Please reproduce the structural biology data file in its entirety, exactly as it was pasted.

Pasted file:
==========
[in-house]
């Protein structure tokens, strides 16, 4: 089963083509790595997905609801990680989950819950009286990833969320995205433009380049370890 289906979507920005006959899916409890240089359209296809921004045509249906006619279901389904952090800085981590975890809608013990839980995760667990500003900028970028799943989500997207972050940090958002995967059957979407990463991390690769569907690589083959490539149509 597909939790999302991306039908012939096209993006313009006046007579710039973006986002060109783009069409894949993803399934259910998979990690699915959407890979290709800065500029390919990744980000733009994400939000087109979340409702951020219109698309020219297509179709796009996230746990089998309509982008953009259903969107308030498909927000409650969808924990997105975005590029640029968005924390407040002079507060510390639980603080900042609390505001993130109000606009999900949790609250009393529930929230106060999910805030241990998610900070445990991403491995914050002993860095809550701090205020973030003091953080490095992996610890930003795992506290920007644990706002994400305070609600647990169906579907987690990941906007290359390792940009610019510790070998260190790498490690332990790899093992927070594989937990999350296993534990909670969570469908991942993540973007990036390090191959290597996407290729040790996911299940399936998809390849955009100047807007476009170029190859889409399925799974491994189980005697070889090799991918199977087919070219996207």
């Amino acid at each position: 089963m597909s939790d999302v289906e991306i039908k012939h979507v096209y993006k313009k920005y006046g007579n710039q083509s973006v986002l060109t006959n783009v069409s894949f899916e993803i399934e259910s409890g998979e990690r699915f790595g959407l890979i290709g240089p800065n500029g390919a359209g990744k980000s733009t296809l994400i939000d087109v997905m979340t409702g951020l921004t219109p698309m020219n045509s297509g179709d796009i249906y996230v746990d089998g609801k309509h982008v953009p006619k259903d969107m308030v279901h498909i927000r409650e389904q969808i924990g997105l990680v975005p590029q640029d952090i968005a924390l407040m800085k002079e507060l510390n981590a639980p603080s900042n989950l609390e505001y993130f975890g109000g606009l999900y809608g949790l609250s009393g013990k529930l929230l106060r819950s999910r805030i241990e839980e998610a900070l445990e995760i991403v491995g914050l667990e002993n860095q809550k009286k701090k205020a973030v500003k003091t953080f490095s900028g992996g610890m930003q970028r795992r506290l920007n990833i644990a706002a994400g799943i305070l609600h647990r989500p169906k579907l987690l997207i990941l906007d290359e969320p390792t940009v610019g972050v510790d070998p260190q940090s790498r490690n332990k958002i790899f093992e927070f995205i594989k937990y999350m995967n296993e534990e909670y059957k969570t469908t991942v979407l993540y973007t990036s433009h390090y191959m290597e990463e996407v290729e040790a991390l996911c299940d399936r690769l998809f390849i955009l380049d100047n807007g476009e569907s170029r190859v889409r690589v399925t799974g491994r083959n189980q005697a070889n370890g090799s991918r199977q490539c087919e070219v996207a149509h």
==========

[in-house]
């Protein structure tokens, strides 16, 4: 089963083509790595997905609801990680989950819950009286990833969320995205433009380049370890 289906979507920005006959899916409890240089359209296809921004045509249906006619279901389904952090800085981590975890809608013990839980995760667990500003900028970028799943989500997207972050940090958002995967059957979407990463991390690769569907690589083959490539149509 597909939790999302991306039908012939096209993006313009006046007579710039973006986002060109783009069409894949993803399934259910998979990690699915959407890979290709800065500029390919990744980000733009994400939000087109979340409702951020219109698309020219297509179709796009996230746990089998309509982008953009259903969107308030498909927000409650969808924990997105975005590029640029968005924390407040002079507060510390639980603080900042609390505001993130109000606009999900949790609250009393529930929230106060999910805030241990998610900070445990991403491995914050002993860095809550701090205020973030003091953080490095992996610890930003795992506290920007644990706002994400305070609600647990169906579907987690990941906007290359390792940009610019510790070998260190790498490690332990790899093992927070594989937990999350296993534990909670969570469908991942993540973007990036390090191959290597996407290729040790996911299940399936998809390849955009100047807007476009170029190859889409399925799974491994189980005697070889090799991918199977087919070219996207």
């Amino acid at each position: 089963m597909s939790d999302v289906e991306i039908k012939h979507v096209y993006k313009k920005y006046g007579n710039q083509s973006v986002l060109t006959n783009v069409s894949f899916e993803i399934e259910s409890g998979e990690r699915f790595g959407l890979i290709g240089p800065n500029g390919a359209g990744k980000s733009t296809l994400i939000d087109v997905m979340t409702g951020l921004t219109p698309m020219n045509s297509g179709d796009i249906y996230v746990d089998g609801k309509h982008v953009p006619k259903d969107m308030v279901h498909i927000r409650e389904q969808i924990g997105l990680v975005p590029q640029d952090i968005a924390l407040m800085k002079e507060l510390n981590a639980p603080s900042n989950l609390e505001y993130f975890g109000g606009l999900y809608g949790l609250s009393g013990k529930l929230l106060r819950s999910r805030i241990e839980e998610a900070l445990e995760i991403v491995g914050l667990e002993n860095q809550k009286k701090k205020a973030v500003k003091t953080f490095s900028g992996g610890m930003q970028r795992r506290l920007n990833i644990a706002a994400g799943i305070l609600h647990r989500p169906k579907l987690l997207i990941l906007d290359e969320p390792t940009v610019g972050v510790d070998p260190q940090s790498r490690n332990k958002i790899f093992e927070f995205i594989k937990y999350m995967n296993e534990e909670y059957k969570t469908t991942v979407l993540y973007t990036s433009h390090y191959m290597e990463e996407v290729e040790a991390l996911c299940d399936r690769l998809f390849i955009l380049d100047n807007g476009e569907s170029r190859v889409r690589v399925t799974g491994r083959n189980q005697a070889n370890g090799s991918r199977q490539c087919e070219v996207a149509h």